Q: Im braising lamb shanks with red wine and chocolate. Should I marinate beforehand?
Braising is perhaps my favorite winter cooking technique. Its a long but entirely painless process that when done correctly reliably results in restaurant-quality flavor and tenderness.
Marinating the meat overnight isnt a criminal offense, but its not necessary. The beauty of braised lamb or beef or pork shoulder is how the flavor of the braising liquid infuses the protein as it slowly simmers.
A few notes on braising:
• Season your meat with salt and pepper before you sear. Searing adds color and texture to the finished dish. Seasoning beforehand adds to the depth of flavor.
• Choose complex and concentrated flavors for the brining liquid wine and pastes that will add a flavor to the dish. The braising liquid acts as the marinade as it cooks slowly for hours (and hours).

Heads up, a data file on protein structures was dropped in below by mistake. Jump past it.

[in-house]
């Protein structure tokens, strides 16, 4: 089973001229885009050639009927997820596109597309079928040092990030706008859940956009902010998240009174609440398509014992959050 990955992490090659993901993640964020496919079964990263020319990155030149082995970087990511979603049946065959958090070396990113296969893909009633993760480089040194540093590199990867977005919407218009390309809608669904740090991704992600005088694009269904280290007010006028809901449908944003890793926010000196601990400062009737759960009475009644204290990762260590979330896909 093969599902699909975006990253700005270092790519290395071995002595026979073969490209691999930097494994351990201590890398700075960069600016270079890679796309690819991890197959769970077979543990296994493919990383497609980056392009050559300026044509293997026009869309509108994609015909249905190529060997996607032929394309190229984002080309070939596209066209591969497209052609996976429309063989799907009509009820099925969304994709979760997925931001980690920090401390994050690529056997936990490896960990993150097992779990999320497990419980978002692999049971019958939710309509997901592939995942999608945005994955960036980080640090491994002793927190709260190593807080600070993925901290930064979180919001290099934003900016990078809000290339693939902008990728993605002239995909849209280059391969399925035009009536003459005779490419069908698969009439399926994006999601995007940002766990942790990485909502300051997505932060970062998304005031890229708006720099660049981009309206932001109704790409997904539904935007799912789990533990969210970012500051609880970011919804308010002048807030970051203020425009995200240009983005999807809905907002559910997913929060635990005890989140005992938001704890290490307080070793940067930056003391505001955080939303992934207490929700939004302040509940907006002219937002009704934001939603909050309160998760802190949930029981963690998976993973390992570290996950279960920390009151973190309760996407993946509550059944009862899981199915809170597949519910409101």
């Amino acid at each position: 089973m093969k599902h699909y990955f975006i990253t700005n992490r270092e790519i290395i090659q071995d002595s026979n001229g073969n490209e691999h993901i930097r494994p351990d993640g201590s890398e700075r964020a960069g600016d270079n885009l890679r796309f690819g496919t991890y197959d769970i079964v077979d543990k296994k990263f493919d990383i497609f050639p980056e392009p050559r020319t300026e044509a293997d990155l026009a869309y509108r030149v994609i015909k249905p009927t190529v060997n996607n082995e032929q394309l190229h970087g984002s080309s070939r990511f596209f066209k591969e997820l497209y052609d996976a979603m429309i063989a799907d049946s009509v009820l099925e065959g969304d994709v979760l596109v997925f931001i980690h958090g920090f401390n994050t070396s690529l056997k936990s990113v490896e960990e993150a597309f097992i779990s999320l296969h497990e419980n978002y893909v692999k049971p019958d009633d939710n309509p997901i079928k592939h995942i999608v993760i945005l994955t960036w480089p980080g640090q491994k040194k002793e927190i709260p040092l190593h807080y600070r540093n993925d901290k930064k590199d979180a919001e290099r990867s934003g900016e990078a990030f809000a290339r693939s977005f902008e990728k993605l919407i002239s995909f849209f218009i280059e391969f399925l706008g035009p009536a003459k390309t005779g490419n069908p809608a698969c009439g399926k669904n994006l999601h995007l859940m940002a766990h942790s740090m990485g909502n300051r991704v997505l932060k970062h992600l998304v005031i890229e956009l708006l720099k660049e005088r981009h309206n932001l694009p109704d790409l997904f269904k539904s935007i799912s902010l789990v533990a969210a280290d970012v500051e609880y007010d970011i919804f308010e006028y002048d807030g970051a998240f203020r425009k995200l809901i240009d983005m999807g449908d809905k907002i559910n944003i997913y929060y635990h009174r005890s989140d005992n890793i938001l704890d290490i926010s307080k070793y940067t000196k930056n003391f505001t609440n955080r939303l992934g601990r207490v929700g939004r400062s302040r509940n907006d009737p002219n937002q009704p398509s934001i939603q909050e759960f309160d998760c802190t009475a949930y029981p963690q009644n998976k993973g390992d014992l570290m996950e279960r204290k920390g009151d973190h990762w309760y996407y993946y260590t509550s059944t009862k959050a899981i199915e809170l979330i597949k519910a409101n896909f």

• Cover your heavy-bottomed pot tightly and let the pan do the work. Once youve added vegetables and herbs, then reintroduced the protein to the liquid, step away from the stove and let the mixture bubble away.
The red wine and chocolate combination is a stroke of genius: a mole-esque braise thats sure to wow your dinner guests.
One of my favorite preparations of braised lamb is a dish of lamb shanks with leeks and grapes. If youre feeling ambitious, make your own stock. Homemade stock isnt imperative, but it will change the quality of the liquid and therefore the finished dish. Stocks can be frozen for weeks, so double your batch and store the stock for your next braise (or soup or risotto).
Use a rich grape, like Concord, to bring a sweetness to the meat. Cook slowly and you cant go wrong.
Mario Batali is the owner of Babbo, Lupa, Otto and other renowned restaurants. His latest book is Molto Batali, published by Ecco.